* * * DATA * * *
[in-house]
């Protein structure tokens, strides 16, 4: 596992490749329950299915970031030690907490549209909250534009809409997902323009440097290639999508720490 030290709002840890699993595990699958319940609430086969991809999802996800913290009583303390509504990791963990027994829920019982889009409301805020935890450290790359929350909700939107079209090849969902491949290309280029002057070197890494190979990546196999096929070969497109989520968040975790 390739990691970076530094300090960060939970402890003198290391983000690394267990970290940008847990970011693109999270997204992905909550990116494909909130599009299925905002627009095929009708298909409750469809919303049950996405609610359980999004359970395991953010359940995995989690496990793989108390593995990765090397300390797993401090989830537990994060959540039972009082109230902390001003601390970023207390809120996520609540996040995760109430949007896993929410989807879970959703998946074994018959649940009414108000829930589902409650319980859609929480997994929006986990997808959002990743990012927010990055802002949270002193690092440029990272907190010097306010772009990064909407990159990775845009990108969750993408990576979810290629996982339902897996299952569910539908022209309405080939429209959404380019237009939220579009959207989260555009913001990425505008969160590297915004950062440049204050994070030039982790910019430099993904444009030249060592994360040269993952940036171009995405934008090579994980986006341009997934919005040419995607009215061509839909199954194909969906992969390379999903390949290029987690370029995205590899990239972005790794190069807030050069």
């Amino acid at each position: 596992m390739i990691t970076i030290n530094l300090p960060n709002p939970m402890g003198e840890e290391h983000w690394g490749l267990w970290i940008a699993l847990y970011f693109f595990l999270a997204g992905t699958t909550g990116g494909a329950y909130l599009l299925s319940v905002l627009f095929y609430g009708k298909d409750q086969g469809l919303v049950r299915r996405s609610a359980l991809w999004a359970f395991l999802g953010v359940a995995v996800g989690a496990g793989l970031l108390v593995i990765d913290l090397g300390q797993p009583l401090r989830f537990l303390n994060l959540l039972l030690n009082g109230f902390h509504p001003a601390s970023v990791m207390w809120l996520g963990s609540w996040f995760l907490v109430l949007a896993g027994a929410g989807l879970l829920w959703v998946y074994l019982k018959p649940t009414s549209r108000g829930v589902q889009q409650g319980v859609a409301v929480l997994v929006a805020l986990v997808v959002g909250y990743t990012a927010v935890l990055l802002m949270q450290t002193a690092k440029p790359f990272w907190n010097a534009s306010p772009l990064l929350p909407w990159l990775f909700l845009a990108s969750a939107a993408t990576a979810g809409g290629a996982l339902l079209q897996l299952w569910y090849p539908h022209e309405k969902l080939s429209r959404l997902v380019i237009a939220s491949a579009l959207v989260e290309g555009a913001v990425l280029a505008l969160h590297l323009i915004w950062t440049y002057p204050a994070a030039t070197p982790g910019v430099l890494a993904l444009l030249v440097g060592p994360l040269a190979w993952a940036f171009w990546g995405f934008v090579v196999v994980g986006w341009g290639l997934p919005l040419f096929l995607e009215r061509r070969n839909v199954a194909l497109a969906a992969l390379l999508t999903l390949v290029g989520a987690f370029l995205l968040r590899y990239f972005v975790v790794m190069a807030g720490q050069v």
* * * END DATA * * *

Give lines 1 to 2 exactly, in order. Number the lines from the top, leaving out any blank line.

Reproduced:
[in-house]
């Protein structure tokens, strides 16, 4: 596992490749329950299915970031030690907490549209909250534009809409997902323009440097290639999508720490 030290709002840890699993595990699958319940609430086969991809999802996800913290009583303390509504990791963990027994829920019982889009409301805020935890450290790359929350909700939107079209090849969902491949290309280029002057070197890494190979990546196999096929070969497109989520968040975790 390739990691970076530094300090960060939970402890003198290391983000690394267990970290940008847990970011693109999270997204992905909550990116494909909130599009299925905002627009095929009708298909409750469809919303049950996405609610359980999004359970395991953010359940995995989690496990793989108390593995990765090397300390797993401090989830537990994060959540039972009082109230902390001003601390970023207390809120996520609540996040995760109430949007896993929410989807879970959703998946074994018959649940009414108000829930589902409650319980859609929480997994929006986990997808959002990743990012927010990055802002949270002193690092440029990272907190010097306010772009990064909407990159990775845009990108969750993408990576979810290629996982339902897996299952569910539908022209309405080939429209959404380019237009939220579009959207989260555009913001990425505008969160590297915004950062440049204050994070030039982790910019430099993904444009030249060592994360040269993952940036171009995405934008090579994980986006341009997934919005040419995607009215061509839909199954194909969906992969390379999903390949290029987690370029995205590899990239972005790794190069807030050069």